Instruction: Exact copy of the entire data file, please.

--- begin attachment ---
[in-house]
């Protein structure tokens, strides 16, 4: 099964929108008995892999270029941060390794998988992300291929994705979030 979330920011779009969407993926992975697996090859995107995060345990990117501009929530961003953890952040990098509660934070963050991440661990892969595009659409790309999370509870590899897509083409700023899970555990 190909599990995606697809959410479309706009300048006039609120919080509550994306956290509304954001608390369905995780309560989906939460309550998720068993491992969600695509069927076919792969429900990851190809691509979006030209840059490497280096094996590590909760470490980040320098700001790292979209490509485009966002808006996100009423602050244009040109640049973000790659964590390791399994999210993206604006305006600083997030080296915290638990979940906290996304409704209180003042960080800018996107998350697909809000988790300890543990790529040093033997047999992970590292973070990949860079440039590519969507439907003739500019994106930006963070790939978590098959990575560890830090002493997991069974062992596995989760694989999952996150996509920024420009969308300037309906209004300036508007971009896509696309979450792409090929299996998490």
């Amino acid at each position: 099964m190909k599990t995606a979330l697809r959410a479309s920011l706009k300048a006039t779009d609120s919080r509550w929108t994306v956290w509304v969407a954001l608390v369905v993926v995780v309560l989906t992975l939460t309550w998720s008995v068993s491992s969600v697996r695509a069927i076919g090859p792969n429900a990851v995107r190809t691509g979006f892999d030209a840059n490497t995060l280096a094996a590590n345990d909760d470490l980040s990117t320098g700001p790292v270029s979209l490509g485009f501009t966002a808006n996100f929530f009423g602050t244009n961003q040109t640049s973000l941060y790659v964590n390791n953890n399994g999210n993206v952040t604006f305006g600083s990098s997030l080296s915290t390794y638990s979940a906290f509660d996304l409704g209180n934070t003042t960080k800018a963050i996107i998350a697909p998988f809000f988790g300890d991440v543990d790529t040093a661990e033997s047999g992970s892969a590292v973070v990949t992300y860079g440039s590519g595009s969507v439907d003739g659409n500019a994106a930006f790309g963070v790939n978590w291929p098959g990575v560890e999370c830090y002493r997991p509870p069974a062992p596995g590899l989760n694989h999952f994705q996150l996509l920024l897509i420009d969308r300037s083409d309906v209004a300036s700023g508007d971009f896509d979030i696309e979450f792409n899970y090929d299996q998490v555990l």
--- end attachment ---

[in-house]
């Protein structure tokens, strides 16, 4: 099964929108008995892999270029941060390794998988992300291929994705979030 979330920011779009969407993926992975697996090859995107995060345990990117501009929530961003953890952040990098509660934070963050991440661990892969595009659409790309999370509870590899897509083409700023899970555990 190909599990995606697809959410479309706009300048006039609120919080509550994306956290509304954001608390369905995780309560989906939460309550998720068993491992969600695509069927076919792969429900990851190809691509979006030209840059490497280096094996590590909760470490980040320098700001790292979209490509485009966002808006996100009423602050244009040109640049973000790659964590390791399994999210993206604006305006600083997030080296915290638990979940906290996304409704209180003042960080800018996107998350697909809000988790300890543990790529040093033997047999992970590292973070990949860079440039590519969507439907003739500019994106930006963070790939978590098959990575560890830090002493997991069974062992596995989760694989999952996150996509920024420009969308300037309906209004300036508007971009896509696309979450792409090929299996998490």
């Amino acid at each position: 099964m190909k599990t995606a979330l697809r959410a479309s920011l706009k300048a006039t779009d609120s919080r509550w929108t994306v956290w509304v969407a954001l608390v369905v993926v995780v309560l989906t992975l939460t309550w998720s008995v068993s491992s969600v697996r695509a069927i076919g090859p792969n429900a990851v995107r190809t691509g979006f892999d030209a840059n490497t995060l280096a094996a590590n345990d909760d470490l980040s990117t320098g700001p790292v270029s979209l490509g485009f501009t966002a808006n996100f929530f009423g602050t244009n961003q040109t640049s973000l941060y790659v964590n390791n953890n399994g999210n993206v952040t604006f305006g600083s990098s997030l080296s915290t390794y638990s979940a906290f509660d996304l409704g209180n934070t003042t960080k800018a963050i996107i998350a697909p998988f809000f988790g300890d991440v543990d790529t040093a661990e033997s047999g992970s892969a590292v973070v990949t992300y860079g440039s590519g595009s969507v439907d003739g659409n500019a994106a930006f790309g963070v790939n978590w291929p098959g990575v560890e999370c830090y002493r997991p509870p069974a062992p596995g590899l989760n694989h999952f994705q996150l996509l920024l897509i420009d969308r300037s083409d309906v209004a300036s700023g508007d971009f896509d979030i696309e979450f792409n899970y090929d299996q998490v555990l």